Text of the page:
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Something Old, Something New

13Lilac_Leo Smillier

Matthew Bourne’s Sleeping Beauty:  A Gothic Romance / New York City Center / October 23 – November 3, 2013 Matthew Bourne, who has changed classical ballet into sheer—often outrageous, often delicious—entertainment, has just brought to New York the last of his three works based on the glowing inheritance from the nineteenth century.  Having tackled Swan Lake, with its deeply touching corps of male swans, and a Nutcracker that has changed many an audience dad from a guy reluctantly doing his duty toward his kids into an engaged spectator, he … [Read more...]

Enterprises that Require New Clothes

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New York City Ballet / David H. Koch Theater, Lincoln Center, NYC / September 17 – October 13, 2013 On September 19, with considerable fanfare in the media, the New York City Ballet gave its Fall gala.  The orchestra was raised on a platform, liberated from the pit that is its usual home, to let the spectators ogle the musicians.  The downstairs portion of the audience, many of them clearly one-percenters, was outfitted in expensive-date-night costume.  Plenty to look at without a dancer yet in sight.  Then the musicians charged the air … [Read more...]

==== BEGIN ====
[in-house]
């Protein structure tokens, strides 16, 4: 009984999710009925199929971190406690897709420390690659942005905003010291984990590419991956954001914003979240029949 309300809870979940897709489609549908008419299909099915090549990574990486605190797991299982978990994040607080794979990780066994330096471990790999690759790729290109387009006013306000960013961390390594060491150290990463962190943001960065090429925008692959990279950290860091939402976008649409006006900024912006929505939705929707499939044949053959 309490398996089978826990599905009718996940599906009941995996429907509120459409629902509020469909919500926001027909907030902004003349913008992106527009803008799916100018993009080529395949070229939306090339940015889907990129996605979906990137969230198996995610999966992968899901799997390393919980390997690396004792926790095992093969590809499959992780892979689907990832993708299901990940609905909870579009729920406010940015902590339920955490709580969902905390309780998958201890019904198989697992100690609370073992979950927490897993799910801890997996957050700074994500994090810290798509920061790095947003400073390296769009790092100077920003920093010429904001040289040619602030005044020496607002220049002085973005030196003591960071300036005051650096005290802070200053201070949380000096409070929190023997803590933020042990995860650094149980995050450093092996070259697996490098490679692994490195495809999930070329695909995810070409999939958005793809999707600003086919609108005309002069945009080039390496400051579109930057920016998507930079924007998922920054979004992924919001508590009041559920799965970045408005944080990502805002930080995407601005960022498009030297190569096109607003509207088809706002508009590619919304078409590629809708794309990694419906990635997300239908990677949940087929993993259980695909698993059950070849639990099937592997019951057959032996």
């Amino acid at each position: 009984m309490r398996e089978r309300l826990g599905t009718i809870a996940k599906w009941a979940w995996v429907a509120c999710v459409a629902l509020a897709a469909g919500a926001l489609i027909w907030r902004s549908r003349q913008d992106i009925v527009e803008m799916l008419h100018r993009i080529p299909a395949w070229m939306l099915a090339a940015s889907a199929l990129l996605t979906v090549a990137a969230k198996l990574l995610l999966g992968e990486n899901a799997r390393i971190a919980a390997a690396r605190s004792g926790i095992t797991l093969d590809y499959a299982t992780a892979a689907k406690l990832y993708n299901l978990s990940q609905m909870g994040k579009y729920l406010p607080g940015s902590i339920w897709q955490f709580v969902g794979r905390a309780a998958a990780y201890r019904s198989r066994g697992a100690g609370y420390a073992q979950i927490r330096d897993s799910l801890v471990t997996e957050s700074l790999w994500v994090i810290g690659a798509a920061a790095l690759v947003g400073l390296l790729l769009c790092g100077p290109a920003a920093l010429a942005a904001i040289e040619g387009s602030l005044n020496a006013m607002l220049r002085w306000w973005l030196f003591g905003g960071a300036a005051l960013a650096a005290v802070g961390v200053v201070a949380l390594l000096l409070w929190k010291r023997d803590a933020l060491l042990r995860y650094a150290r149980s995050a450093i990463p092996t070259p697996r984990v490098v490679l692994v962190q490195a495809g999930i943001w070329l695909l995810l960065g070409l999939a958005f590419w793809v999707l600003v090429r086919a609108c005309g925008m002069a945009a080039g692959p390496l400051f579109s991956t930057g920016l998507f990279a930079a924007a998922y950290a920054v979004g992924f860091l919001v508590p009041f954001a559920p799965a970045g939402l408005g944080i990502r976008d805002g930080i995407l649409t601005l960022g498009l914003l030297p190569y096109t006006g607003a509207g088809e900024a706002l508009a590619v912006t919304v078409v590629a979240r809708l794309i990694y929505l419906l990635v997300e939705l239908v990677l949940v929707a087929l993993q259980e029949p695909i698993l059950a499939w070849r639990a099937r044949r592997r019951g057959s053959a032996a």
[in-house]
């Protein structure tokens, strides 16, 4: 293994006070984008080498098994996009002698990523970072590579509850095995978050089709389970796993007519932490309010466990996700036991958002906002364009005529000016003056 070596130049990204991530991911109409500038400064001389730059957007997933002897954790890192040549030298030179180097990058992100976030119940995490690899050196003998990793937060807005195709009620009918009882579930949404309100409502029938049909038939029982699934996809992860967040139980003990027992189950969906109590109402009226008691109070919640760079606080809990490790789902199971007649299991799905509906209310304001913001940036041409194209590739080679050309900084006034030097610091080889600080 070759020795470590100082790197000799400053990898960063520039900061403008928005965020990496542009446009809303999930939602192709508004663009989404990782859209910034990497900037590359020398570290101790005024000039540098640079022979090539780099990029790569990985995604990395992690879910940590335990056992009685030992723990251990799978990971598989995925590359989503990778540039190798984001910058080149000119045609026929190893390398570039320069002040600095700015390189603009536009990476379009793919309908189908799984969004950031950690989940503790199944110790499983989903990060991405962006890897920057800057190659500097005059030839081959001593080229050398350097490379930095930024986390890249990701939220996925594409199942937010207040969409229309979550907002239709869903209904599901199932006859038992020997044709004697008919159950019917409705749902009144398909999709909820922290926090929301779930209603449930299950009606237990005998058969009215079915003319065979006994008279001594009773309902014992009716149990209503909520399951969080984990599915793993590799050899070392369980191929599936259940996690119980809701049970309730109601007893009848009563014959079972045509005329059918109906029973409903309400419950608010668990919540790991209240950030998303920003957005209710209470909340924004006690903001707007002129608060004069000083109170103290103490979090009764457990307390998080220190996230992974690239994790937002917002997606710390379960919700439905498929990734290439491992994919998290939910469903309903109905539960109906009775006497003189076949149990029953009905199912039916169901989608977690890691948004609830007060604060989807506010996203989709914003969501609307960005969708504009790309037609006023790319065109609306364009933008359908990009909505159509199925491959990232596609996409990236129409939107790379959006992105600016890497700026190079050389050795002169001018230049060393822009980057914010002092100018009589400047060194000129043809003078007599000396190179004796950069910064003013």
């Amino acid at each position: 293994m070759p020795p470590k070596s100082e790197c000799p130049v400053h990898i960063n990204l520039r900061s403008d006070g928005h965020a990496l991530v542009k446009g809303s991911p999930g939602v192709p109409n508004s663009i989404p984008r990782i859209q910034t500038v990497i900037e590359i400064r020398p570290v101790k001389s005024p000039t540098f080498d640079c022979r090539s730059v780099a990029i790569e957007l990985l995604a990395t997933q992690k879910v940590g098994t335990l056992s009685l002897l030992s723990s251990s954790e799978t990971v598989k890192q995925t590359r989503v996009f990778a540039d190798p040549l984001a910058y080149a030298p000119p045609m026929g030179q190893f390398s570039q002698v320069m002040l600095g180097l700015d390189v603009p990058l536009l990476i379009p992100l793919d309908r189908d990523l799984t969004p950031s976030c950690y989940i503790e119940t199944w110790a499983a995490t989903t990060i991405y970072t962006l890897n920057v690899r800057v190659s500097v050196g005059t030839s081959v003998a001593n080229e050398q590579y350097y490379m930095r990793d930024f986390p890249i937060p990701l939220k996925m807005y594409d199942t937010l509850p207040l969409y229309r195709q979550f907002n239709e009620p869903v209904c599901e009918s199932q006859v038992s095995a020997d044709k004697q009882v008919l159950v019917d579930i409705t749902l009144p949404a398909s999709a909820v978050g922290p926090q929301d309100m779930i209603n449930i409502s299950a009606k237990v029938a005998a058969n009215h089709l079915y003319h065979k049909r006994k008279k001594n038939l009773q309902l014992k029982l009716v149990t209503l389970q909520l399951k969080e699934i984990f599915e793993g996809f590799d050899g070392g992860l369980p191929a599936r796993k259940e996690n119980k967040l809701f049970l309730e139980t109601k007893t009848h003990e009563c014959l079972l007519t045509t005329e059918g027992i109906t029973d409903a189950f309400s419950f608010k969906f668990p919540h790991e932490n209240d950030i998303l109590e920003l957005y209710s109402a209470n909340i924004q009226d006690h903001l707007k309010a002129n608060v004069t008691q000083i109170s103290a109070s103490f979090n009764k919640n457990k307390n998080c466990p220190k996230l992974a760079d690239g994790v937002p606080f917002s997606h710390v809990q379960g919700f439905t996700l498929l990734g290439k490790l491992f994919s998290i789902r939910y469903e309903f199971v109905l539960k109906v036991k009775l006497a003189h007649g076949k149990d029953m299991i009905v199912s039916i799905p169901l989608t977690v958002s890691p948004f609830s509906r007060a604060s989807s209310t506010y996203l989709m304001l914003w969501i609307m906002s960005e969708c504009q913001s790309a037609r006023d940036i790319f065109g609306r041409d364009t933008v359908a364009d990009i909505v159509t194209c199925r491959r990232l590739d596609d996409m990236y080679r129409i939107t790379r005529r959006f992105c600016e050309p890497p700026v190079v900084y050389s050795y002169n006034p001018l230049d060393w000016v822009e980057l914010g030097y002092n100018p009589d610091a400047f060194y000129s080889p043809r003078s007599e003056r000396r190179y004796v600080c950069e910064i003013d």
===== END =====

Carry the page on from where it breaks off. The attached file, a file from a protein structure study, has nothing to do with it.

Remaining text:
Glimpses #13: Sara Mearns Away from Home

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Sara Mearns, studio portrait Sara Mearns, the object of fervid admiration as a principal with the New York City Ballet, is paying a visit to Fall for Dance.  This annual event, which showcases bits of every kind of dance imaginable (something for everyone, so to speak, and at a reasonable price), is sheltered at City Center and often sells out—to an audience of both newbies and old hands. In this year’s opening program, the audience got to see a ballerina who doesn’t conform to any of the usual types we view nowadays:  the lyrical, frangible … [Read more...]

A Cheated Flight

New York City Ballet / David H. Koch Theater, Lincoln Center, NYC / September 17 – October 13, 2013 The New York City Ballet opened its fall season at the David H. Koch Theater with a week of Swan Lakes—broken only by a trio of new works for the gala on September 19.  The version was Peter Martins’s, which, typically, illustrates the choreographer’s adamant conviction that “less is more.”  Needless to say, the stubbornly “clean” edition is likely to make a newbie viewer wonder what, indeed, this legendary piece is about.  In its more … [Read more...]

Onward

Wendy Whelan knows how to make her “sunset years,” so to speak, work well as a much-admired principal dancer—a veteran of over a quarter-century with the New York City Ballet.  With this company, astute technique has become an essential—indeed the foremost—of a star dancer’s attributes, competing only with musicality, which is not Whelan’s primary forte.  And, at the age of 47, some of this ballerina’s technical prowess, which was distinctive as she displayed it, is naturally failing her.  Anatomy is remorseless. Of late, presumably … [Read more...]

Youth in Bloom